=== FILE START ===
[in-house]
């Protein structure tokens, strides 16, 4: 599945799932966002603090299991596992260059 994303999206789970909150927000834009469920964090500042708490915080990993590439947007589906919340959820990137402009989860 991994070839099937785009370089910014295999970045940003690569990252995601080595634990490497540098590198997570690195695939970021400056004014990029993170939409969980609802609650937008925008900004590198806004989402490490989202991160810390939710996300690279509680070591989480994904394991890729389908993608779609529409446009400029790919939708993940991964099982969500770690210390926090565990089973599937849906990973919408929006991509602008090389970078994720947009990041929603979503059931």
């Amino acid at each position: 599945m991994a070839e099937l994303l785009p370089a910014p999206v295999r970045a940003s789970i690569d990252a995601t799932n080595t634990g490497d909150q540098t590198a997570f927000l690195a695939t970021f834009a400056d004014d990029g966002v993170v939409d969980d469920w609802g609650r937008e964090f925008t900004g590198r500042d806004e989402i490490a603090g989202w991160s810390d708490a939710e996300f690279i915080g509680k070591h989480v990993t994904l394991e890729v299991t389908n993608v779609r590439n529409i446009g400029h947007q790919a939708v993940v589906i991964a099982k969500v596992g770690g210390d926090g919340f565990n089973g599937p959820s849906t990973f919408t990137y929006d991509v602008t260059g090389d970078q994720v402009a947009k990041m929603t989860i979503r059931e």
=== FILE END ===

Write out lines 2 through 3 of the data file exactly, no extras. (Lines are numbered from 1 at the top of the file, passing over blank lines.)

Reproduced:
């Protein structure tokens, strides 16, 4: 599945799932966002603090299991596992260059 994303999206789970909150927000834009469920964090500042708490915080990993590439947007589906919340959820990137402009989860 991994070839099937785009370089910014295999970045940003690569990252995601080595634990490497540098590198997570690195695939970021400056004014990029993170939409969980609802609650937008925008900004590198806004989402490490989202991160810390939710996300690279509680070591989480994904394991890729389908993608779609529409446009400029790919939708993940991964099982969500770690210390926090565990089973599937849906990973919408929006991509602008090389970078994720947009990041929603979503059931």
């Amino acid at each position: 599945m991994a070839e099937l994303l785009p370089a910014p999206v295999r970045a940003s789970i690569d990252a995601t799932n080595t634990g490497d909150q540098t590198a997570f927000l690195a695939t970021f834009a400056d004014d990029g966002v993170v939409d969980d469920w609802g609650r937008e964090f925008t900004g590198r500042d806004e989402i490490a603090g989202w991160s810390d708490a939710e996300f690279i915080g509680k070591h989480v990993t994904l394991e890729v299991t389908n993608v779609r590439n529409i446009g400029h947007q790919a939708v993940v589906i991964a099982k969500v596992g770690g210390d926090g919340f565990n089973g599937p959820s849906t990973f919408t990137y929006d991509v602008t260059g090389d970078q994720v402009a947009k990041m929603t989860i979503r059931e």